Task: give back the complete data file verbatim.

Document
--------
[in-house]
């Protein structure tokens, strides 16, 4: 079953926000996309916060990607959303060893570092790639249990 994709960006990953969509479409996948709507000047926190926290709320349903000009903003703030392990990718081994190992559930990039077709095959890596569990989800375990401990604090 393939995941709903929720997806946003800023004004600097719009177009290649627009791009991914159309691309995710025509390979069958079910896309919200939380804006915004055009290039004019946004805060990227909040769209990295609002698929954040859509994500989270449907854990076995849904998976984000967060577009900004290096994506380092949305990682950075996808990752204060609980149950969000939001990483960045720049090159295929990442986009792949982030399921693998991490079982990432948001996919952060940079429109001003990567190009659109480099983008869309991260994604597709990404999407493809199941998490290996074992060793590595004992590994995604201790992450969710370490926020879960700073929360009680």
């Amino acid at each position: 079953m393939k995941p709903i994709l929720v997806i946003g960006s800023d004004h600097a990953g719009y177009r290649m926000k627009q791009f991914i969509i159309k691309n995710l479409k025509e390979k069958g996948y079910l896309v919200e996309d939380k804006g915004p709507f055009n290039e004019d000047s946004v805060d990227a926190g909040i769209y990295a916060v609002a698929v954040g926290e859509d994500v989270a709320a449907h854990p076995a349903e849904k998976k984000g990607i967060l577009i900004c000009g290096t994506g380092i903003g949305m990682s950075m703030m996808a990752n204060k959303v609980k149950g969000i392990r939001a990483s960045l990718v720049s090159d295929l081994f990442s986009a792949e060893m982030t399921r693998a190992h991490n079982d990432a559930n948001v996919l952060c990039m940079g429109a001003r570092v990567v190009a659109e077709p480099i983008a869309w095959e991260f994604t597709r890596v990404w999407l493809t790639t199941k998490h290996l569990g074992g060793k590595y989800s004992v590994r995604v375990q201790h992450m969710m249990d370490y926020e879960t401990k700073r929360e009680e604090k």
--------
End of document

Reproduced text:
[in-house]
């Protein structure tokens, strides 16, 4: 079953926000996309916060990607959303060893570092790639249990 994709960006990953969509479409996948709507000047926190926290709320349903000009903003703030392990990718081994190992559930990039077709095959890596569990989800375990401990604090 393939995941709903929720997806946003800023004004600097719009177009290649627009791009991914159309691309995710025509390979069958079910896309919200939380804006915004055009290039004019946004805060990227909040769209990295609002698929954040859509994500989270449907854990076995849904998976984000967060577009900004290096994506380092949305990682950075996808990752204060609980149950969000939001990483960045720049090159295929990442986009792949982030399921693998991490079982990432948001996919952060940079429109001003990567190009659109480099983008869309991260994604597709990404999407493809199941998490290996074992060793590595004992590994995604201790992450969710370490926020879960700073929360009680």
């Amino acid at each position: 079953m393939k995941p709903i994709l929720v997806i946003g960006s800023d004004h600097a990953g719009y177009r290649m926000k627009q791009f991914i969509i159309k691309n995710l479409k025509e390979k069958g996948y079910l896309v919200e996309d939380k804006g915004p709507f055009n290039e004019d000047s946004v805060d990227a926190g909040i769209y990295a916060v609002a698929v954040g926290e859509d994500v989270a709320a449907h854990p076995a349903e849904k998976k984000g990607i967060l577009i900004c000009g290096t994506g380092i903003g949305m990682s950075m703030m996808a990752n204060k959303v609980k149950g969000i392990r939001a990483s960045l990718v720049s090159d295929l081994f990442s986009a792949e060893m982030t399921r693998a190992h991490n079982d990432a559930n948001v996919l952060c990039m940079g429109a001003r570092v990567v190009a659109e077709p480099i983008a869309w095959e991260f994604t597709r890596v990404w999407l493809t790639t199941k998490h290996l569990g074992g060793k590595y989800s004992v590994r995604v375990q201790h992450m969710m249990d370490y926020e879960t401990k700073r929360e009680e604090k």